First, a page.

this. (Of course, there is the thing that with bigger companies, you
have less to deal with the HR department after you're in, so even a
thinking candidate may not put too much weight on this, but with smaller
companies, I think people really should work on their questions and make
sure they make sense if they want to hire good people.)

Gerhard

2009\01\08@054857 by Vitaliy

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"cdb" wrote:
>I am well aware of why the question is asked, however the question is
> poorly formed,

I don't think it is. :)


> and people who insist on acting like a heard of sheep
> are not worth my time,

HP is a large company, and the herd-minded HR administrator who decided that
a web-based interview would be a wonderful idea is likely not the same guy
you will be reporting to, or be working with.


> I actually prefer to be unemployed than go
> against my principles or beliefs.

Not sure what principles you would be violating by answering a simple,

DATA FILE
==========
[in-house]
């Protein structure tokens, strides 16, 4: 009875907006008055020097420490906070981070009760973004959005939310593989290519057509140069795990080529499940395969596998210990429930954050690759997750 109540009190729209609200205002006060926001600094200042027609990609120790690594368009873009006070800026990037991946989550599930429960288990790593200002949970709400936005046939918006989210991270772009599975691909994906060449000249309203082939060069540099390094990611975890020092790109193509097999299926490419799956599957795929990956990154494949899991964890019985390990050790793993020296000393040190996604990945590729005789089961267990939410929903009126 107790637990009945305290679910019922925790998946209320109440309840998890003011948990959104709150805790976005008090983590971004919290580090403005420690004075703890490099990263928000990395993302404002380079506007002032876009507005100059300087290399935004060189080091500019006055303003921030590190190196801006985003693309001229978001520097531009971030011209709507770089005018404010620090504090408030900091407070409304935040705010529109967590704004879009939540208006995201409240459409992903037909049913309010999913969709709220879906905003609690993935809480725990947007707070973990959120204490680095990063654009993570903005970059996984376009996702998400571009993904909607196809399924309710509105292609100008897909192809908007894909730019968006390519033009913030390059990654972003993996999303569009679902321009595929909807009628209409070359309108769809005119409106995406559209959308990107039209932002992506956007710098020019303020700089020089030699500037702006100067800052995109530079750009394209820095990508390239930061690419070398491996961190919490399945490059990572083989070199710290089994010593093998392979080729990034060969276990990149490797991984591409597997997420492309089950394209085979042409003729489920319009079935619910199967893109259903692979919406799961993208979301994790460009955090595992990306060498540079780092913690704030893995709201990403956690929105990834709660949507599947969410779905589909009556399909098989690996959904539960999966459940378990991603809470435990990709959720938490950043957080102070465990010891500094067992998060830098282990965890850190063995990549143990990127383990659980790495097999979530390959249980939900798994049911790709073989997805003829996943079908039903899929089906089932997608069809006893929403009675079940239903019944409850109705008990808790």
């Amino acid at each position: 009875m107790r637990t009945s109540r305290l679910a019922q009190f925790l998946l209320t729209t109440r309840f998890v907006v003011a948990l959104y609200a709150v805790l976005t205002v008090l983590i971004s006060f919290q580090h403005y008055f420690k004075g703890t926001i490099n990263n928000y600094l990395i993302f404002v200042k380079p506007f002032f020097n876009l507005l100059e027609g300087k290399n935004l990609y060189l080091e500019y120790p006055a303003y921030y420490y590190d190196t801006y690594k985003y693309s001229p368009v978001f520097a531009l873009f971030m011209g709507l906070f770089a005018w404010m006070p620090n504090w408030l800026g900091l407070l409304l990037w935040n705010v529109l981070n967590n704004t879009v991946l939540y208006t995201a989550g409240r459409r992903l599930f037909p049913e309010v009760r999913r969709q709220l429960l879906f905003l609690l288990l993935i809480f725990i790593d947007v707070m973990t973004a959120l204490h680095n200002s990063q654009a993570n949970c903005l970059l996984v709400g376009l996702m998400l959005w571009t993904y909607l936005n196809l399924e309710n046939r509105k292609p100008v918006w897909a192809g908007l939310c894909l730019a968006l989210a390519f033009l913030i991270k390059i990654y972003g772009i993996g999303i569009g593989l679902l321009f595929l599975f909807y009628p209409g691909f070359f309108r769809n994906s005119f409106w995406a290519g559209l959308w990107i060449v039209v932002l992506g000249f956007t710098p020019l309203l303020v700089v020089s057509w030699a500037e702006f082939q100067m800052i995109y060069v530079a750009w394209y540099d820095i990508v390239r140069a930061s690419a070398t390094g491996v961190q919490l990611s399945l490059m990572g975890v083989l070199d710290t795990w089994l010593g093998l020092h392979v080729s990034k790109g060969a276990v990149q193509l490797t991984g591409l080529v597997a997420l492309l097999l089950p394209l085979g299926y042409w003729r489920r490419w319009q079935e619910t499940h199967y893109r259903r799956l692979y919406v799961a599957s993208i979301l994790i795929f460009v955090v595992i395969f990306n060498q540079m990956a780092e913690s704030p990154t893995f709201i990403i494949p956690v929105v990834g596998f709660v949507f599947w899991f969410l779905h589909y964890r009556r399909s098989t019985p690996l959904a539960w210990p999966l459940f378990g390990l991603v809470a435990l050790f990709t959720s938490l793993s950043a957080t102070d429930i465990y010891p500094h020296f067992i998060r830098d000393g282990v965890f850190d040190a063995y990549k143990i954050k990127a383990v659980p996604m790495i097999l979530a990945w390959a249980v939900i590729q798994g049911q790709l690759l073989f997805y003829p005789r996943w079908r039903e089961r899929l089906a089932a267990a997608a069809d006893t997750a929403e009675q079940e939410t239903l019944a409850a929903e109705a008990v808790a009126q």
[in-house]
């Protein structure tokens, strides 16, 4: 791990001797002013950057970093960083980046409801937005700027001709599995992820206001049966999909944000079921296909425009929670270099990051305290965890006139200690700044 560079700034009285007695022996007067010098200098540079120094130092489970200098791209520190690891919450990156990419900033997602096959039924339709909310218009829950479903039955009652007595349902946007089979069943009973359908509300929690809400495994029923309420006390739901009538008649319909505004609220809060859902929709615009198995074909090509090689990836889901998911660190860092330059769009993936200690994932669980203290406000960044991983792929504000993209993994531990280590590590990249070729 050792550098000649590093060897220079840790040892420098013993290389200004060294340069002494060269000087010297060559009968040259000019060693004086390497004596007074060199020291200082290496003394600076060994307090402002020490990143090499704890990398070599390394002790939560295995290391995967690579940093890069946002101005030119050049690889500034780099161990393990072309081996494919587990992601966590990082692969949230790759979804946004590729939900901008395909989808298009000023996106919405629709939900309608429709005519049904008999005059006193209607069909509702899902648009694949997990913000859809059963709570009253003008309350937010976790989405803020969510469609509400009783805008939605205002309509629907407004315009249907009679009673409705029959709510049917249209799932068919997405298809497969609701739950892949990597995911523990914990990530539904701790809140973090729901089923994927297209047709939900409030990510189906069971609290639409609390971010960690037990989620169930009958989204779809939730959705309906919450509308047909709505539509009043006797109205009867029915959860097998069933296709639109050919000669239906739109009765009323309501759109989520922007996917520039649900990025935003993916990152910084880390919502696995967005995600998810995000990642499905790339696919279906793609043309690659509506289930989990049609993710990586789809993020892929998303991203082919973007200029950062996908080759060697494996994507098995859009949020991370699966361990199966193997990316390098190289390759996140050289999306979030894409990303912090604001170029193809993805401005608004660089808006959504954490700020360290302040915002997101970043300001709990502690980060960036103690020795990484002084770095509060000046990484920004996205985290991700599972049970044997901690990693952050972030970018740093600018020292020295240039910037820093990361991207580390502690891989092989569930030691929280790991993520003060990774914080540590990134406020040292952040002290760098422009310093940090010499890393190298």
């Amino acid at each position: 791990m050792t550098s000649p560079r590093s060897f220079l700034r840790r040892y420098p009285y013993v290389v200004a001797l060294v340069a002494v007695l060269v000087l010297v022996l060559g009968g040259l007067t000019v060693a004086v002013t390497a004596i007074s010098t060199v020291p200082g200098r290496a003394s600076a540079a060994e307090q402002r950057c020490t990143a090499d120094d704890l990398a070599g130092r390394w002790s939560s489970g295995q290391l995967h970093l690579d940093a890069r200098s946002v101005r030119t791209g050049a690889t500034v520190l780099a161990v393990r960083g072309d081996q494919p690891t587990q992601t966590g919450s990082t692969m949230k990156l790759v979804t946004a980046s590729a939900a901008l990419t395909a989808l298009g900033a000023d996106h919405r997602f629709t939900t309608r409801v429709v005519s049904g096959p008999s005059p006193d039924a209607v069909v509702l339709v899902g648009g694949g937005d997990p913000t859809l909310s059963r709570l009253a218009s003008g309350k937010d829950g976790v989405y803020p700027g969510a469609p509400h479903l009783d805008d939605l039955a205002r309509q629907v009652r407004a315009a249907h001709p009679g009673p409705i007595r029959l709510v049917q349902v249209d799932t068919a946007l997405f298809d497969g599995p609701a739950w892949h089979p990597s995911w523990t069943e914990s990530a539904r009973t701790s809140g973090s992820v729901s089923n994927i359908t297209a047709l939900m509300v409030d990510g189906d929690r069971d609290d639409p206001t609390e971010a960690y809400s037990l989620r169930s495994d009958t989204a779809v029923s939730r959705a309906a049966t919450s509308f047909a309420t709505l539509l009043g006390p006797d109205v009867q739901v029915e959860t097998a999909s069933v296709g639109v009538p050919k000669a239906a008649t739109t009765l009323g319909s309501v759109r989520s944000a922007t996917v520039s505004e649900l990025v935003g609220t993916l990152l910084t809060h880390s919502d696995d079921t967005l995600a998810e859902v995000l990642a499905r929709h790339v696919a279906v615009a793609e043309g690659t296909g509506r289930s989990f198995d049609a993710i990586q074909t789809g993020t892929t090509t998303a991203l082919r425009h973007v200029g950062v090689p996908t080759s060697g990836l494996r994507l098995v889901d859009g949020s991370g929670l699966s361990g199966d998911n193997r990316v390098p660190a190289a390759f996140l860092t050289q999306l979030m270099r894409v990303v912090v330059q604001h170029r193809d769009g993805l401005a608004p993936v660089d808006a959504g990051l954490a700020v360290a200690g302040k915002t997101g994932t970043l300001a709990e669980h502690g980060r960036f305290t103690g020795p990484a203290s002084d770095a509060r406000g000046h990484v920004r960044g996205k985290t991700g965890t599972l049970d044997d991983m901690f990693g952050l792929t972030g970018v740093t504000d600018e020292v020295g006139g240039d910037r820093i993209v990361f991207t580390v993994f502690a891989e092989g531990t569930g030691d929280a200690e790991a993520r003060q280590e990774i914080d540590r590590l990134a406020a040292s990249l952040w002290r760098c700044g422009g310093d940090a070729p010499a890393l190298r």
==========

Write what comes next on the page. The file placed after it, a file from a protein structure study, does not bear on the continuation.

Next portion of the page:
relevant question.


> Think about it carefully, the question as asked is meaningless,

The question directly addresses one of two primary goals of an interview.
Why should I hire you, and not the other guy?


> and I
> don't go around saying I am a wonderful person, when I used to
> interview people, those who told me that they were really wonderful
> saved 3 chickens lives when they were 3 and always pushed old ladies
> in front of cars when asked - I branded as full of themselves and
> arrogant and I was rarely interested in persuing their application any
> further. That also goes for the 16 eyar old who didn't know what his
> maiden name was.

I don't see how this is relevant. :)

Seriously, I don't understand what the big deal is:

"
- You mention in your ad that experience with X is a plus, and I've been
using X on a daily basis, for 10 years. I can use X with my eyes closed.
- I speak Mandarin.